Microsoft (MSFT -0.56%) plans to release Office for Apple's (AAPL -0.25%) iPad, according to The Verge. Microsoft's new CEO, Satya Nadella, will unveil the software at an event this Thursday.
While investors seem to have focused on what this could mean for Microsoft (shares rose significantly in the wake of the report), what appears to have been ignored is what it could mean for Apple, particularly in the context of its ongoing battle with Google's (GOOGL 1.06%) Android.
Apple's tablet business isn't as robust as it seems
It would be grossly unfair to categorize Apple's tablet business as struggling -- Apple sells more tablets than any other company -- but its dominance of the market has dramatically lessened in recent quarters.
Last October, Apple reported that it had sold just 14.1 million iPads in the fourth quarter -- basically unchanged from the prior year. That continued a troubling trend that saw iPad sales basically flatline for most of 2013.
In January, iPad sales rebounded as new models helped reignite growth. But then, earlier this month, Gartner reported a major shift in the market: Last year, for the first time, tablets powered by Android outsold iPads. Once, iPads accounted for more than 90% of the tablet market -- today, that figure is down just 36%.
Why Microsoft might never release Office for Google's Android
If the tablet market is anything like the smartphone market, Android should continue to grow, taking market share at the expense of iPads. In the long run, the iPad could become even more of a niche item than the iPhone as most tablet buyers don't get the benefit of carrier subsidies.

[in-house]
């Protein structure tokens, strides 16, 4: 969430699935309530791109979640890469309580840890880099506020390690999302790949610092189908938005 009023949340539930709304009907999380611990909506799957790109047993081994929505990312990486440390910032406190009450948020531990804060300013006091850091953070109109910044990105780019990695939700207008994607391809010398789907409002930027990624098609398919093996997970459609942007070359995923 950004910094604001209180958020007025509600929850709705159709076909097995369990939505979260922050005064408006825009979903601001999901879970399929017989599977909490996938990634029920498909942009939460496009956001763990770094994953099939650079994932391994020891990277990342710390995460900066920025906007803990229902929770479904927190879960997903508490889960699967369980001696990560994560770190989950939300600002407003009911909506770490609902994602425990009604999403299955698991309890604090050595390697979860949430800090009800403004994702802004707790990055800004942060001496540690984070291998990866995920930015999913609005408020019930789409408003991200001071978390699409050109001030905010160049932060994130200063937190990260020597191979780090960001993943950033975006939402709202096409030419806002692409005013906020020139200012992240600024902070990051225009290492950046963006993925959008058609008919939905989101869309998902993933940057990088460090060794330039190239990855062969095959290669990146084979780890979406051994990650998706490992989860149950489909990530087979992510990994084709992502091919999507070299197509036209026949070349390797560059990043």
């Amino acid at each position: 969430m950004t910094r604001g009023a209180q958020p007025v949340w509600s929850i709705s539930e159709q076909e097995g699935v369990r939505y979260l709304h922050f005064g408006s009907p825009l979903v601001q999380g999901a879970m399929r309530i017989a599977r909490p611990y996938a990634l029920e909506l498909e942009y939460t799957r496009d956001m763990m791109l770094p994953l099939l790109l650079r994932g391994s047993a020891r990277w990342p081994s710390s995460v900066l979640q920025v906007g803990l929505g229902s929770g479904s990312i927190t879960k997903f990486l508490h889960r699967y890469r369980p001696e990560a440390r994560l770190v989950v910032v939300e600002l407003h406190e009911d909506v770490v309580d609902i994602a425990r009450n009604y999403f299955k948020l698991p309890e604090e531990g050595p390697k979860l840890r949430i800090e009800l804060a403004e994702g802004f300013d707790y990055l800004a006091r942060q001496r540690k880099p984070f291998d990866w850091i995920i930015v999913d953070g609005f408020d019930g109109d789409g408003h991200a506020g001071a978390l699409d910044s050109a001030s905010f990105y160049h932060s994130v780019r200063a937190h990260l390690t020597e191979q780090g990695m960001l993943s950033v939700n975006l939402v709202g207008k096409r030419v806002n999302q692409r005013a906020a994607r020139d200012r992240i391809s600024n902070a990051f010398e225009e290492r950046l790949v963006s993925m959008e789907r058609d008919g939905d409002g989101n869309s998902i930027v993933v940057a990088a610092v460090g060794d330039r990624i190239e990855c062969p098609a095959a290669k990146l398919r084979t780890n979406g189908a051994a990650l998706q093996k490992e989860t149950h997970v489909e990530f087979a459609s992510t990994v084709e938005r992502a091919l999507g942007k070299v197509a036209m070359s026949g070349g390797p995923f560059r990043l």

But with Microsoft's help, Apple could beat back the competition from Google's operating system. Assuming Microsoft doesn't release Office for Android tablets, the iPad would have a unique killer app, one that tablets powered by Android simply couldn't offer. Of course, it's possible that Microsoft could bring Office to Android tablets. It might eventually, but for a number of reasons, Microsoft is highly incentivized not to do so.
For starters, Microsoft and Google compete in a completely different manner than Microsoft and Apple. While Microsoft and Apple are competitors, they target different market segments: Apple remains committed to the high end; Microsoft has been aggressively targeting the low end, offering cheap Windows-powered smartphones and tablets to compete with devices running Android.
Then there's web services: Microsoft is really the only company that challenges Google in that arena, and its desire to displace Google is easily seen in its Scroogled advertising campaign. Office for Android tablets would be an entirely different part of Microsoft's business, but the animosity between the two firms appears to run quite deep.
Of course, most menacing is the threat posed by other Android-powered PCs. Both Hewlett-Packard and Lenovo, the world's top PC vendors and Microsoft's biggest hardware partners, unveiled Android-powered desktops earlier this year. While the iPad may never replace a traditional desktop workstation, an Android-powered desktop could, at least in theory. Putting Office on Android, then, threatens not just Microsoft's tablet business but its Windows business as well.
Apple and Microsoft win, Google loses
Bringing Office to the iPad is a win both for Microsoft and for Apple. By offering Office to iPad owners, Microsoft is opening the door for more Office revenue, while Apple's tablet could be about to gain a killer app that rival devices running Google's operating system might never get. Investors in all three companies should follow Microsoft's event on Thursday as whatever Nadella announces should affect all three firms immensely.